Elsewhere in the UK, to provide further help in easing pressure on the NHS, additional ‘NHS Nightingales’ have been set up in regional conference centers and sports facilities such as football stadiums. Once the number of COVID-19 cases began to reduce, many of these temporary facilities were repurposed as specialist cancer care units, to help handle the undiagnosed and untreated cancer cases that had risen in number as a result of the disrupted health services during the pandemic.

To support Jordan in its battle against COVID-19, CCG provided the government with design and build field hospital designs for hospitals in 3 locations.

These facilities are designed to lock down, isolate and treat COVID-19 cases to reduce the impact on the national health sector. Each hospital will include 250 beds for moderate cases and 50 intensive care unit beds with an estimated total area of 18,000m2.

The facility features flow control zones and transport loops to reduce transmission risk between staff and groups of patients, thermal cameras are placed throughout the hospital and video conferencing facilities are implemented for monitoring operations and conducting briefings with government officials and decision makers.

In the UAE, authorities created temporary field hospitals within the Abu Dhabi Exhibition Centre, Abu Dhabi’s Emirates Humanitarian City, the Dubai World Trade Center and Dubai Parks and Resorts.

This helped to increase the country’s capacity to treat those infected with COVID-19. The three hospitals in Abu Dhabi, had a total capacity of 3,600 and Dubai’s World Trade Center provided 3,000 beds. Although only developed as a temporary facility, Abu Dhabi’s National Exhibition Centre field hospital ensures a world-class patient experience with quarantine patient rooms equipped with state-of-the-art equipment, recreational facilities for health and fitness needs, high-speed internet and personal iPads for all patients as well as an engaging activities scheduled throughout their stay.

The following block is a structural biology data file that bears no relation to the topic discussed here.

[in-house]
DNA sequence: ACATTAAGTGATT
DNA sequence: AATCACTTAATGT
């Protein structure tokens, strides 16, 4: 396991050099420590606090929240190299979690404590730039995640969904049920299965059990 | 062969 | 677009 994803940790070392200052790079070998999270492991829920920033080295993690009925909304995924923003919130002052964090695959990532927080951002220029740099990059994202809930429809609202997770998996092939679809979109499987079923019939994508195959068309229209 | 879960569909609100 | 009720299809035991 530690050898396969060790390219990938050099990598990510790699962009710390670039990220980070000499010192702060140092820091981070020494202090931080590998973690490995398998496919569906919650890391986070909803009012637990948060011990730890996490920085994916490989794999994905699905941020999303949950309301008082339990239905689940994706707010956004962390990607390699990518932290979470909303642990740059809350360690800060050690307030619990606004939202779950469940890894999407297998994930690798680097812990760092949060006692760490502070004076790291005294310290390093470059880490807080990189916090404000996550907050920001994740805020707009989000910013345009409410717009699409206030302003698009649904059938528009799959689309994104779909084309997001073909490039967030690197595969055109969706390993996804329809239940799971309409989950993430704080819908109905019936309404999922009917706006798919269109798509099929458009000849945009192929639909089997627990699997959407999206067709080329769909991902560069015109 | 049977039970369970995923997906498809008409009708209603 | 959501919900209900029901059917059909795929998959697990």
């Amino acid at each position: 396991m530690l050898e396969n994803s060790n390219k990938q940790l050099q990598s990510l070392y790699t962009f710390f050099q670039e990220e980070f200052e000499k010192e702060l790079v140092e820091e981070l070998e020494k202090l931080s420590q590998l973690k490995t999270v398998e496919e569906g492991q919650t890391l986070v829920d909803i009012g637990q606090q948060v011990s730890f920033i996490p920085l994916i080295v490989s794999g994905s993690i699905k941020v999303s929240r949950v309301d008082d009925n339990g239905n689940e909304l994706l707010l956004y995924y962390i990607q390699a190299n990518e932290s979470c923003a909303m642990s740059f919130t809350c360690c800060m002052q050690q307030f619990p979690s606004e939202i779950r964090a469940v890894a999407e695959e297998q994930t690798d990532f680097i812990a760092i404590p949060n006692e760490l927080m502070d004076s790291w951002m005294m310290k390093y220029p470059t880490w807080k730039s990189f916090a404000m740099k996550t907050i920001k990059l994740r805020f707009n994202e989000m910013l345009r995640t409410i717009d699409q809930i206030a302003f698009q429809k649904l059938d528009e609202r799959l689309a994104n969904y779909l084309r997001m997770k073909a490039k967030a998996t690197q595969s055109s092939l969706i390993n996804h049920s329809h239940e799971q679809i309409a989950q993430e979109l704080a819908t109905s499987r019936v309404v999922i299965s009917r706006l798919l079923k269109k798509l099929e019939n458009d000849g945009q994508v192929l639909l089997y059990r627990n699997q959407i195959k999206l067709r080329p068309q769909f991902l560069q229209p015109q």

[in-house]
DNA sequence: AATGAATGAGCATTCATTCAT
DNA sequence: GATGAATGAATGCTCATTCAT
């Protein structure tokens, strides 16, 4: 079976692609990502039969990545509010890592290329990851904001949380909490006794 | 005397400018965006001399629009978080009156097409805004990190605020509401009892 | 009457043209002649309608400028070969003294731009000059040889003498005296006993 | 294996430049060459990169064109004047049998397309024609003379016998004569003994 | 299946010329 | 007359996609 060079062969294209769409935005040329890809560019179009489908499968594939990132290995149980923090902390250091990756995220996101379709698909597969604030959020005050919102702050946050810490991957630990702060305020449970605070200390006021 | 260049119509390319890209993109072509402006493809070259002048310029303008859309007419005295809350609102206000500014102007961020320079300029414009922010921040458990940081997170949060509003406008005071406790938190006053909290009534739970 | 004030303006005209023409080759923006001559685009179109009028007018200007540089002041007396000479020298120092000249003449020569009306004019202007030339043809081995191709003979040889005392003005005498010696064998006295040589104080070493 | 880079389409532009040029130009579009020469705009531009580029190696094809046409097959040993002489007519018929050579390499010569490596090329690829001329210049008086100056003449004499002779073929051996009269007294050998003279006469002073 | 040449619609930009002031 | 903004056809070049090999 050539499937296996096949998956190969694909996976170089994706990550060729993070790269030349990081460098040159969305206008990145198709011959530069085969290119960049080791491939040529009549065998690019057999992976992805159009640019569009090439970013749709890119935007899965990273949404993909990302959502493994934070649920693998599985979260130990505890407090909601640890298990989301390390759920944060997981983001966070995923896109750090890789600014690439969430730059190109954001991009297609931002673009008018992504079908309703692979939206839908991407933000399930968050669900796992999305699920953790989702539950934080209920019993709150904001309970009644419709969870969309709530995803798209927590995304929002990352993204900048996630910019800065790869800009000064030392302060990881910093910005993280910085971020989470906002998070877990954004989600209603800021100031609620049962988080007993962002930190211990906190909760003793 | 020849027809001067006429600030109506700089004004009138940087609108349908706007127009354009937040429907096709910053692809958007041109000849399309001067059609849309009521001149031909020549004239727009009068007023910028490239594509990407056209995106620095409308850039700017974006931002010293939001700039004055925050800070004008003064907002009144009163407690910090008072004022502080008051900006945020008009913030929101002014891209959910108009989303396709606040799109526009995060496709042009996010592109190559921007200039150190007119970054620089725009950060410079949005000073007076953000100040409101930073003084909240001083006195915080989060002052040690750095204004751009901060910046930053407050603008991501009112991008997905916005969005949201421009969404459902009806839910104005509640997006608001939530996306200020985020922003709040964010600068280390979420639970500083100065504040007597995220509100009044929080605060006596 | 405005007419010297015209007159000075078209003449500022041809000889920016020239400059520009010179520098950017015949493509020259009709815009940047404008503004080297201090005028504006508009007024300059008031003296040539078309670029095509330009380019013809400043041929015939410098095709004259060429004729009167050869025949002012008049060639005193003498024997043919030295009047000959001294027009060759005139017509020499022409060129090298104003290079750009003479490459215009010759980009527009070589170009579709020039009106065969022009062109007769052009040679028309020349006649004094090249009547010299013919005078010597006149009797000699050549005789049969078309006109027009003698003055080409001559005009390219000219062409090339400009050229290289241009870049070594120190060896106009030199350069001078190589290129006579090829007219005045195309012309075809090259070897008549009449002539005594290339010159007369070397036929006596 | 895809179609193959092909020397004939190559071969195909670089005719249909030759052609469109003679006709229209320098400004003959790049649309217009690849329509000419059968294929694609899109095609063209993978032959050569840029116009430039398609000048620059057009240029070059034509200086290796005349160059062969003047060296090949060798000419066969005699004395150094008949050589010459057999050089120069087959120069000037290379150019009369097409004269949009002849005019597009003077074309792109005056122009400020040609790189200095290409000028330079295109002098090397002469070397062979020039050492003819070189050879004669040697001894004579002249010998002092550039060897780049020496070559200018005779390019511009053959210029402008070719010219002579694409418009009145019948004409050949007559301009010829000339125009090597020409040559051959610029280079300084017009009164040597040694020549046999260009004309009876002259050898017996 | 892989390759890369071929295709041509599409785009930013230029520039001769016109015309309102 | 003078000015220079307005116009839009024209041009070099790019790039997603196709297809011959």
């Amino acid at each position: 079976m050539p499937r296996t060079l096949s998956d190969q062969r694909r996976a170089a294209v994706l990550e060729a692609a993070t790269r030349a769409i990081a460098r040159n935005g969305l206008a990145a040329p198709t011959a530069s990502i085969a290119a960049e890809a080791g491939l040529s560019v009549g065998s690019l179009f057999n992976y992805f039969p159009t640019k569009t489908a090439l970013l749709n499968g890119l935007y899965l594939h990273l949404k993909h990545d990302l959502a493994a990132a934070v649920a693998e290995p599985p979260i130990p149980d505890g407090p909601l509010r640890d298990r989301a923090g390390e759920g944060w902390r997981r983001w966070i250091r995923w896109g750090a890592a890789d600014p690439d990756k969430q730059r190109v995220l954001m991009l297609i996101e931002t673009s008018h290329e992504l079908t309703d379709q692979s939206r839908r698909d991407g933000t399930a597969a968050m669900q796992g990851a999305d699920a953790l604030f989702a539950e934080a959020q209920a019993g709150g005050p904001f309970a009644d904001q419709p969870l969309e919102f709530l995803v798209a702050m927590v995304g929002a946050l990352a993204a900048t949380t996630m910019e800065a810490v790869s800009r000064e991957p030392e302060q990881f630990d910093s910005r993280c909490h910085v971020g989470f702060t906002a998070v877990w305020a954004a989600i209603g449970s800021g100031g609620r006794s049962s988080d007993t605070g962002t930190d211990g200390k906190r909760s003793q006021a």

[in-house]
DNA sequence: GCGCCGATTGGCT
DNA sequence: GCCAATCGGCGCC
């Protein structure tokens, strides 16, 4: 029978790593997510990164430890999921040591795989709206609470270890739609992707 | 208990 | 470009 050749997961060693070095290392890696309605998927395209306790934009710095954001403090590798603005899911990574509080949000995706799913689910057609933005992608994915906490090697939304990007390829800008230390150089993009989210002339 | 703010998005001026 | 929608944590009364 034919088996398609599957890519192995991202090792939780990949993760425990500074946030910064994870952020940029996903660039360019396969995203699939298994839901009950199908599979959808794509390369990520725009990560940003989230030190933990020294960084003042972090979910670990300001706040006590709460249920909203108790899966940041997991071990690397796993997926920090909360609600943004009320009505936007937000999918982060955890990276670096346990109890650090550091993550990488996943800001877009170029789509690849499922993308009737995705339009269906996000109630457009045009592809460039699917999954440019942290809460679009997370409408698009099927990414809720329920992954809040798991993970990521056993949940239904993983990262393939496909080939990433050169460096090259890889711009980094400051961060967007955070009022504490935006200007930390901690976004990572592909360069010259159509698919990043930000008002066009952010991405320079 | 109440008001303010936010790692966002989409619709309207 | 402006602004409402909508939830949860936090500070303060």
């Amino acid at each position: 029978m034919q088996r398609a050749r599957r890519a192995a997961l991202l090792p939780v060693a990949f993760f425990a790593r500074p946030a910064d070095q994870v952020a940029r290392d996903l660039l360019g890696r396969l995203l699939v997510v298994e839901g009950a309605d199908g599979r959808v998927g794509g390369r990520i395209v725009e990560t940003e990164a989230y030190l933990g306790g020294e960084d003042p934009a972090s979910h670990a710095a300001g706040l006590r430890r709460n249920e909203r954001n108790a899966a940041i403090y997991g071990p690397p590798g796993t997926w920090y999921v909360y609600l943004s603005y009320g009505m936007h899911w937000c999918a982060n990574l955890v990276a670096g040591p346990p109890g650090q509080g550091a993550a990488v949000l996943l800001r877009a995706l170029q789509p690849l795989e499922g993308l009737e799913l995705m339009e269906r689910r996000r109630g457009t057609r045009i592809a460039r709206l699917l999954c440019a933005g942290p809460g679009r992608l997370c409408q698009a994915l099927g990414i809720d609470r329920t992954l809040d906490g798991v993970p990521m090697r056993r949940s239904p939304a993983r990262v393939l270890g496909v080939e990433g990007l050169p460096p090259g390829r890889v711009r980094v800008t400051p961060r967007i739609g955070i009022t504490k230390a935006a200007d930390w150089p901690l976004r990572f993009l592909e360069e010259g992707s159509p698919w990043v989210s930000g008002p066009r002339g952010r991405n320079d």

The USA also saw a variety of spaces being converted into temporary field hospitals.

We have seen university dormitories and campus facilities that were out of use due to classes being dismissed, versatile hotels and motels that were experiencing low occupancy rates and fairgrounds that are only really used at high capacity for a few weeks of the year but that have vast space with necessary infrastructure, all be transformed and utilized as temporary hospitals.

We admire the creativity and inspirational thinking of these teams around the world, and it has been uplifting to see how people have come together to support each other in this unusual time. While the field hospitals have been established as temporary facilities with speed of development being a main priority, governments and healthcare developers are now armed with more knowledge and understanding of what kinds of permanent facilities can bring the most benefit to their communities, and they have time to be able to develop them effectively.

We love to see successful examples of adaptive reuse in buildings and architecture, particularly when it can help to elevate the wellbeing and living standards of the surrounding communities.

This is part 3 of our ongoing Repurpose or renovate? series, that explores the ways that the adaptive reuse and renovation of different types of buildings can help support a variety of industries through the impacts that the pandemic has had on business, healthcare and governments worldwide.

Click here to read the previous article in the series.

Click here to view the following article in the series.

Ghaith Abujaber is CCG’s Executive Director of Global Business Development and is based in Dubai. His rich experience includes previous positions at major real estate and tourism companies, as well as work on private and governmental projects. This has given him an excellent insight into how these types of organizations are developing across the region.